The Petey D Months: Shortly after Bridgerton debuted, she began dating Pete Davidson. (This was post-Ariana, pre-Kim in the actor-comedian’s serial dating timeline.) She again had no idea what she was getting into. “It just goes back to being naïve—I didn’t think anyone would care,” she says of the public fascination with her six-month-long relationship with Davidson. “I was just being a young woman and dating and somehow that provokes a conversation. There were lots of hard lessons I had to learn through basically just having a personal life. You realize, ‘Oh, I can’t live my life in the way that I used to. I have to keep my cards slightly closer to my chest.’ There was a time, for example, when I’d post anything on my Instagram, and now I’m very, very careful about what I put out into the world.”

On sudden paparazzi attention: Those “very surreal” six months were also the first time she’d had to deal with paparazzi in a major way. “This whole world that I was opened up to was really intimidating. Having men outside your house with cameras is super scary when you live on your own,” Dynevor says. “There were men who would wait outside my house with cameras, and it was the same men a few times. I don’t want to go on the record and say that I was being stalked, but when you have paparazzi who are waiting outside your house, it definitely feels like that.”

Working on her anxiety: It was also hard to handle because her home is her happy place. She’s lived in “the middle of nowhere,” a quiet neighborhood in north London, for four years. She feels “away from it all” when she’s there and loves how she knows people’s names at her local pub. She’s been open about struggling with anxiety in past interviews, but says she’s been working on it a lot and talking to someone, which has helped. “As a woman in this business, all those anxieties are heightened because of other people’s opinions. My brain can so easily spiral, and I just have to bring it back to, What do I want to do? What do I want to say? Where do I feel happy and cozy?” she says. “The more you prioritize the simple things in life, the easier the outside noise becomes.”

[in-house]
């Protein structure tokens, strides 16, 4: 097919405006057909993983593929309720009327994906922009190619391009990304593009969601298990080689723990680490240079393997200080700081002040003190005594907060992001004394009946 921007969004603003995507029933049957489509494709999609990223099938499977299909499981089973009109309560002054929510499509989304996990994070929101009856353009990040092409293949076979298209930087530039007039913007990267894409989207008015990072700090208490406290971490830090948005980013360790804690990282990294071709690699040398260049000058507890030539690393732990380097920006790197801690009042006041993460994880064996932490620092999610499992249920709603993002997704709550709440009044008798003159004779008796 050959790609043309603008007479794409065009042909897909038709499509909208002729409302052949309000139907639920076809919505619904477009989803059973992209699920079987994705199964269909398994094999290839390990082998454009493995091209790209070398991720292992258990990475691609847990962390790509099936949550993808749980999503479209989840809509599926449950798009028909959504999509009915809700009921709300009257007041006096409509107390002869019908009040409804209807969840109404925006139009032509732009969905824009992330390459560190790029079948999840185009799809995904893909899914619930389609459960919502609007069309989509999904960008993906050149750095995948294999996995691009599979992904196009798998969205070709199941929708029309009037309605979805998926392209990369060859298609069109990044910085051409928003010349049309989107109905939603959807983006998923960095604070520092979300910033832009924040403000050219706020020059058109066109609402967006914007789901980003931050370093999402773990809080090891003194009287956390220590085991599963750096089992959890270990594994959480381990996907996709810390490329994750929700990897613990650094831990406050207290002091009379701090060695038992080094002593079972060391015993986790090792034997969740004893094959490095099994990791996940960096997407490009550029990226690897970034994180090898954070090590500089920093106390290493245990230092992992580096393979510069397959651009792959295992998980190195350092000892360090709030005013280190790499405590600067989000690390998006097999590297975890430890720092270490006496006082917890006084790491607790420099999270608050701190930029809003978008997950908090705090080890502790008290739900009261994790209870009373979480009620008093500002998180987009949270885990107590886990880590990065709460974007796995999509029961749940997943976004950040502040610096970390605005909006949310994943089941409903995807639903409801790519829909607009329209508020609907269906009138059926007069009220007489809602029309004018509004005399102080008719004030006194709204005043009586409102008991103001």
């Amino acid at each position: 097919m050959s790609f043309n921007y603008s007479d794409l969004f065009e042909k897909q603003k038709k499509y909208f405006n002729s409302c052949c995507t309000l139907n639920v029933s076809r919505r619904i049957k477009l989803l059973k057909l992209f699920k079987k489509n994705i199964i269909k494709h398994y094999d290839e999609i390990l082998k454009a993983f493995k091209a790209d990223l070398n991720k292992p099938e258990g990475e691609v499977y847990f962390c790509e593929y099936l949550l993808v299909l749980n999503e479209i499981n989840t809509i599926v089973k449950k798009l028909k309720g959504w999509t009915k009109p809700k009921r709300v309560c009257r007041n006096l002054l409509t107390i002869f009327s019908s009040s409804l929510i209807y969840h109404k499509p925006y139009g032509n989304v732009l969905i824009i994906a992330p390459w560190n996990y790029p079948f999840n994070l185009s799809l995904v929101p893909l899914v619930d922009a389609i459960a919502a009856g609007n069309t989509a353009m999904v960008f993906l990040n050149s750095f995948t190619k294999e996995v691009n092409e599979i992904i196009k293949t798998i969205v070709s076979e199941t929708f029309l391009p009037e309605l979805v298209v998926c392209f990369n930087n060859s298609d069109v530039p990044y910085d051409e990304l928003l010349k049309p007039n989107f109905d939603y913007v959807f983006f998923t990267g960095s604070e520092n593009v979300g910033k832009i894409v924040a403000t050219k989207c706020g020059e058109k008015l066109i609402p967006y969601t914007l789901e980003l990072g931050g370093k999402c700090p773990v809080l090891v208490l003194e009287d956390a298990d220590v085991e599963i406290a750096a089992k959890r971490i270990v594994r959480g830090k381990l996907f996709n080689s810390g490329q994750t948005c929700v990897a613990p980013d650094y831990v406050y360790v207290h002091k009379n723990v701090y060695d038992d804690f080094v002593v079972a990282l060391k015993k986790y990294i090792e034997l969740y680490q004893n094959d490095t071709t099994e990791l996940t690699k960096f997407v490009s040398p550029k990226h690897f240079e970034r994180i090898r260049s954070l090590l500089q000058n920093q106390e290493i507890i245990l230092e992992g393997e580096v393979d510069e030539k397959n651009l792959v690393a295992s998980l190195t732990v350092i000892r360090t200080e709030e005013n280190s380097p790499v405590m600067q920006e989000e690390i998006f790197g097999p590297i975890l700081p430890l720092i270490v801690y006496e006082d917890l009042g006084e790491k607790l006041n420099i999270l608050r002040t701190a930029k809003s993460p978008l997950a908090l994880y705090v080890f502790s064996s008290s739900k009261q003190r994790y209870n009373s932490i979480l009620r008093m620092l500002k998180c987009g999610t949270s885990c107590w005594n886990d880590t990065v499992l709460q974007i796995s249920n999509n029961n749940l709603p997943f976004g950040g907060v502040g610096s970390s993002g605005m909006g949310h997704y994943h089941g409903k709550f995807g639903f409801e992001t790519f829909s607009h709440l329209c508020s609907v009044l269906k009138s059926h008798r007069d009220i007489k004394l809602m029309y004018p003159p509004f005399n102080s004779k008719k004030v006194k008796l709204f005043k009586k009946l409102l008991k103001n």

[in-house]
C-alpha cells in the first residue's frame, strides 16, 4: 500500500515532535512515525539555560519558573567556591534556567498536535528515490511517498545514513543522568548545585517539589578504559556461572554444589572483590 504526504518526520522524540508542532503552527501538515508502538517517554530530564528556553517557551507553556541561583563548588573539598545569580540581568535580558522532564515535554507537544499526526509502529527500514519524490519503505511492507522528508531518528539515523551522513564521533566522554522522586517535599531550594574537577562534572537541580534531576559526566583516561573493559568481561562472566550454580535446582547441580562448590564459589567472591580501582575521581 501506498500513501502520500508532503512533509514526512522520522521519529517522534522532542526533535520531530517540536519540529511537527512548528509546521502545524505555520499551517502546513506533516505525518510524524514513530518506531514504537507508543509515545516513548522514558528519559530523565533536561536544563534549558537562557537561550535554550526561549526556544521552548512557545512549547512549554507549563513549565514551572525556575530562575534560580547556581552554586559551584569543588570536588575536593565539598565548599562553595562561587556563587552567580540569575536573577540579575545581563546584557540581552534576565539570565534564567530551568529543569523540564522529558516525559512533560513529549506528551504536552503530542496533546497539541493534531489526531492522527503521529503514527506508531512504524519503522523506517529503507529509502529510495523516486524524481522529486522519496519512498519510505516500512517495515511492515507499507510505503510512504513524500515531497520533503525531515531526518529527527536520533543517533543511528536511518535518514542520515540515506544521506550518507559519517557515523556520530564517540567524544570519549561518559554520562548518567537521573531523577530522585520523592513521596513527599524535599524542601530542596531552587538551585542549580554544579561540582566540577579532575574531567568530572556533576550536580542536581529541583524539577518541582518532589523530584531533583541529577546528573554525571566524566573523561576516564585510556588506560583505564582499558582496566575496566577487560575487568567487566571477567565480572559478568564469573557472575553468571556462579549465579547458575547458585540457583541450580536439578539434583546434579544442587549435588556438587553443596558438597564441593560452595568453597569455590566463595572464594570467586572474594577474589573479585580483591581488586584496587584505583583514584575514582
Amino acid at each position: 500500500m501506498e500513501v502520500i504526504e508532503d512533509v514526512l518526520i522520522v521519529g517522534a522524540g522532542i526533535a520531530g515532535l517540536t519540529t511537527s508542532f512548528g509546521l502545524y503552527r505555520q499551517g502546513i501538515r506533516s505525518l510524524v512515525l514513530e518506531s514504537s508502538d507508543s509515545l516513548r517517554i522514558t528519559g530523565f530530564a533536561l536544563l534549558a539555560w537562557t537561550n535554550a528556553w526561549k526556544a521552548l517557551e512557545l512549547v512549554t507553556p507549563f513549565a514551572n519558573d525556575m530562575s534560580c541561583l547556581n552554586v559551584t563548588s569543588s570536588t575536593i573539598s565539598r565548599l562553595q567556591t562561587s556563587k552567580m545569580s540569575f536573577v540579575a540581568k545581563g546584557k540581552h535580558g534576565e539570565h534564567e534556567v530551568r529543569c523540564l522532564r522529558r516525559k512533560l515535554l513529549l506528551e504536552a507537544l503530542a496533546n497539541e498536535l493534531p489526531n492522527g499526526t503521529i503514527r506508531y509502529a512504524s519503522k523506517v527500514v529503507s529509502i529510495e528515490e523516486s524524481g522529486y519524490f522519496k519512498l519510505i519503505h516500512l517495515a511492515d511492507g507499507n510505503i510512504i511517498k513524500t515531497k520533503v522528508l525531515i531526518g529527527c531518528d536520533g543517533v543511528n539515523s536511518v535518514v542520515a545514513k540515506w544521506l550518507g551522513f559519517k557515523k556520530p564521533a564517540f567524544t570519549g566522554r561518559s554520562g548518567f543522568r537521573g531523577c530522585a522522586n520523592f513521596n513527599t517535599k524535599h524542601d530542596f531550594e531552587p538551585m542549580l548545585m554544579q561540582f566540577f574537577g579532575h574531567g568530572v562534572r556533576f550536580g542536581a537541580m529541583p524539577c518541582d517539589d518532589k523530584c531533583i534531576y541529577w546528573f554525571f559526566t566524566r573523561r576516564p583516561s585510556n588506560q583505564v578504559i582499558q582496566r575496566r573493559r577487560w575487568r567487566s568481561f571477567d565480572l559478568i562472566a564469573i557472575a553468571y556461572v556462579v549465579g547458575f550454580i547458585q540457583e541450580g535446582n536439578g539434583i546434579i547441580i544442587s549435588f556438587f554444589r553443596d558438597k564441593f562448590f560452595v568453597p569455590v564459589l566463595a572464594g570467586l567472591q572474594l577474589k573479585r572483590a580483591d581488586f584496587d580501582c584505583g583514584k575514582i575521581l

[From Elle]

I have to agree with Phoebe about focusing her priorities on simpler things to quiet the outside noise. Sometimes, we get so wrapped up in things that seem important but actually aren’t. They’re just distractions that we’re drawn into at the moment. At the end of the day, they don’t really add anything but extra stress and a loss of sleep (come on – we’ve all gone down a rabbit hole and stayed up way too late). For me, I find that unplugging and doing things like going for a walk or working on a puzzle with my kids or even cleaning helps shut off the outside noise. I also liked that she talked about gaining a wider perspective on things as you age. This is absolutely true! I wish Phoebe luck in her career. The article has me really intrigued about Fair Play now. I may have to watch it when it comes out on Netflix.

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3 Responses to “Phoebe Dynevor: The more you prioritize the simple things, the easier the noise”

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  1. Amy T says:

    She sounds like a lovely young woman who has her head on straight. I bet she’s going to have a long and brilliant career (looking down the road at Phoebe as a Helen Mirren-like figure in decades to come).

  2. Ballyhouse says:

    She talked about her nepo baby bonafides in the interview, quite well actually. I feel like she dodges it a bit in the States because Corrie isn’t as well known.

  3. Linzey says:

    The pictures are lovely.